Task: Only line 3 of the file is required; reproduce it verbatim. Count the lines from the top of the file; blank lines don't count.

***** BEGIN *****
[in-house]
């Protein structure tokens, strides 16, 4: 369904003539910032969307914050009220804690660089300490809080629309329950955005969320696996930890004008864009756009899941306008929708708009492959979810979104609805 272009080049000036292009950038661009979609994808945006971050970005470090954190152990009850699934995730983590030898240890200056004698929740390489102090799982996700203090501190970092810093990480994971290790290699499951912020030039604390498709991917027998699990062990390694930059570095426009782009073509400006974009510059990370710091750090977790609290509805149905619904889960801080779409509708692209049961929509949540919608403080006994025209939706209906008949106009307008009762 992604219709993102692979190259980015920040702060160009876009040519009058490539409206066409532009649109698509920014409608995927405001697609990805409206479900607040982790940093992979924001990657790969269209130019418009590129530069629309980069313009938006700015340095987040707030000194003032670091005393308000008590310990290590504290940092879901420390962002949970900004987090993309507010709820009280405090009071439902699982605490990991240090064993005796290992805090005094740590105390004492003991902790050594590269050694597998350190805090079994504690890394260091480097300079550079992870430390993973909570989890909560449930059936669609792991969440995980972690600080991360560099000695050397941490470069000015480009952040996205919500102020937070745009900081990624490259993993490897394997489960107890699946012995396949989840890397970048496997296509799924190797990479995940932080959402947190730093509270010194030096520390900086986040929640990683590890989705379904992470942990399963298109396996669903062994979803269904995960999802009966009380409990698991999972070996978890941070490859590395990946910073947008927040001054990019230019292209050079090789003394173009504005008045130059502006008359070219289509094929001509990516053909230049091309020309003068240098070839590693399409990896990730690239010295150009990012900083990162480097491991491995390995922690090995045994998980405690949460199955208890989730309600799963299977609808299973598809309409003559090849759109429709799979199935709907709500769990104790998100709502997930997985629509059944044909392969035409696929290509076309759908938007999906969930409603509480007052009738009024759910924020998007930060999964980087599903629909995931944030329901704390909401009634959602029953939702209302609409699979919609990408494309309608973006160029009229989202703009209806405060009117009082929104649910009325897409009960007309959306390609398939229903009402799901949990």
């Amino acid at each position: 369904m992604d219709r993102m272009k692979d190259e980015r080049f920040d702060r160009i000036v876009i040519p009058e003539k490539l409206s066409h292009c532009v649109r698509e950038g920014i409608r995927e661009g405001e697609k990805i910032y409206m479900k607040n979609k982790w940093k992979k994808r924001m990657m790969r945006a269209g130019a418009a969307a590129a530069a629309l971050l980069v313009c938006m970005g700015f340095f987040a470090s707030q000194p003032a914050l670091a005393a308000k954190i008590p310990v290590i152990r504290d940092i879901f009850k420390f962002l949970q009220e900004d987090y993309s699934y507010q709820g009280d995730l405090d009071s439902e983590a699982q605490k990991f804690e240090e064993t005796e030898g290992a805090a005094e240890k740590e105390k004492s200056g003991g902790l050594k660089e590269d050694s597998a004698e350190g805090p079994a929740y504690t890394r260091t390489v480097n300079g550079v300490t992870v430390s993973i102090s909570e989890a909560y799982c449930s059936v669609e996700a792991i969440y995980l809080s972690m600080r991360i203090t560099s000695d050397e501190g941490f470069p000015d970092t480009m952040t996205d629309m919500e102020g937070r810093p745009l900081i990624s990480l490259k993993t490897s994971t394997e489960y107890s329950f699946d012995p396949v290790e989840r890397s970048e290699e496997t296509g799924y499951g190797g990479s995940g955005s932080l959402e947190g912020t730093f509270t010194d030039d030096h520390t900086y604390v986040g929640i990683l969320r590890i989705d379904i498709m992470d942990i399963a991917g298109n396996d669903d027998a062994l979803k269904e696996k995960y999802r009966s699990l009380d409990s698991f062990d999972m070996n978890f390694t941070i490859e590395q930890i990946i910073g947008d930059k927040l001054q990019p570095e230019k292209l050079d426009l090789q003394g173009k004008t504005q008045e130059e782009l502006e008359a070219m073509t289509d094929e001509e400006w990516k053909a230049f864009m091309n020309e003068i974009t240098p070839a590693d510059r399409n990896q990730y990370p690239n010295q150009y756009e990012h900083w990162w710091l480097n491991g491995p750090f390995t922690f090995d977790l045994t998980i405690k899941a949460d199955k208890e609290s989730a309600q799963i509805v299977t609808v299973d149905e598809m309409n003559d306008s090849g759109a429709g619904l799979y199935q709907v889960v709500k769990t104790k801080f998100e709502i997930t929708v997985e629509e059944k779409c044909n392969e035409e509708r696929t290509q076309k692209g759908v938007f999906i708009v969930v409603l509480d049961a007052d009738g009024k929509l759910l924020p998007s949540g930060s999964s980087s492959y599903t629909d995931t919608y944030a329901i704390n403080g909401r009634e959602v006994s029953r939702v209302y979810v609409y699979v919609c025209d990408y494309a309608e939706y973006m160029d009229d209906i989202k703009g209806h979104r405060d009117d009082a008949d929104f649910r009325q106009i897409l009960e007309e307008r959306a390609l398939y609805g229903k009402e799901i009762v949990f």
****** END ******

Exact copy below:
């Amino acid at each position: 369904m992604d219709r993102m272009k692979d190259e980015r080049f920040d702060r160009i000036v876009i040519p009058e003539k490539l409206s066409h292009c532009v649109r698509e950038g920014i409608r995927e661009g405001e697609k990805i910032y409206m479900k607040n979609k982790w940093k992979k994808r924001m990657m790969r945006a269209g130019a418009a969307a590129a530069a629309l971050l980069v313009c938006m970005g700015f340095f987040a470090s707030q000194p003032a914050l670091a005393a308000k954190i008590p310990v290590i152990r504290d940092i879901f009850k420390f962002l949970q009220e900004d987090y993309s699934y507010q709820g009280d995730l405090d009071s439902e983590a699982q605490k990991f804690e240090e064993t005796e030898g290992a805090a005094e240890k740590e105390k004492s200056g003991g902790l050594k660089e590269d050694s597998a004698e350190g805090p079994a929740y504690t890394r260091t390489v480097n300079g550079v300490t992870v430390s993973i102090s909570e989890a909560y799982c449930s059936v669609e996700a792991i969440y995980l809080s972690m600080r991360i203090t560099s000695d050397e501190g941490f470069p000015d970092t480009m952040t996205d629309m919500e102020g937070r810093p745009l900081i990624s990480l490259k993993t490897s994971t394997e489960y107890s329950f699946d012995p396949v290790e989840r890397s970048e290699e496997t296509g799924y499951g190797g990479s995940g955005s932080l959402e947190g912020t730093f509270t010194d030039d030096h520390t900086y604390v986040g929640i990683l969320r590890i989705d379904i498709m992470d942990i399963a991917g298109n396996d669903d027998a062994l979803k269904e696996k995960y999802r009966s699990l009380d409990s698991f062990d999972m070996n978890f390694t941070i490859e590395q930890i990946i910073g947008d930059k927040l001054q990019p570095e230019k292209l050079d426009l090789q003394g173009k004008t504005q008045e130059e782009l502006e008359a070219m073509t289509d094929e001509e400006w990516k053909a230049f864009m091309n020309e003068i974009t240098p070839a590693d510059r399409n990896q990730y990370p690239n010295q150009y756009e990012h900083w990162w710091l480097n491991g491995p750090f390995t922690f090995d977790l045994t998980i405690k899941a949460d199955k208890e609290s989730a309600q799963i509805v299977t609808v299973d149905e598809m309409n003559d306008s090849g759109a429709g619904l799979y199935q709907v889960v709500k769990t104790k801080f998100e709502i997930t929708v997985e629509e059944k779409c044909n392969e035409e509708r696929t290509q076309k692209g759908v938007f999906i708009v969930v409603l509480d049961a007052d009738g009024k929509l759910l924020p998007s949540g930060s999964s980087s492959y599903t629909d995931t919608y944030a329901i704390n403080g909401r009634e959602v006994s029953r939702v209302y979810v609409y699979v919609c025209d990408y494309a309608e939706y973006m160029d009229d209906i989202k703009g209806h979104r405060d009117d009082a008949d929104f649910r009325q106009i897409l009960e007309e307008r959306a390609l398939y609805g229903k009402e799901i009762v949990f």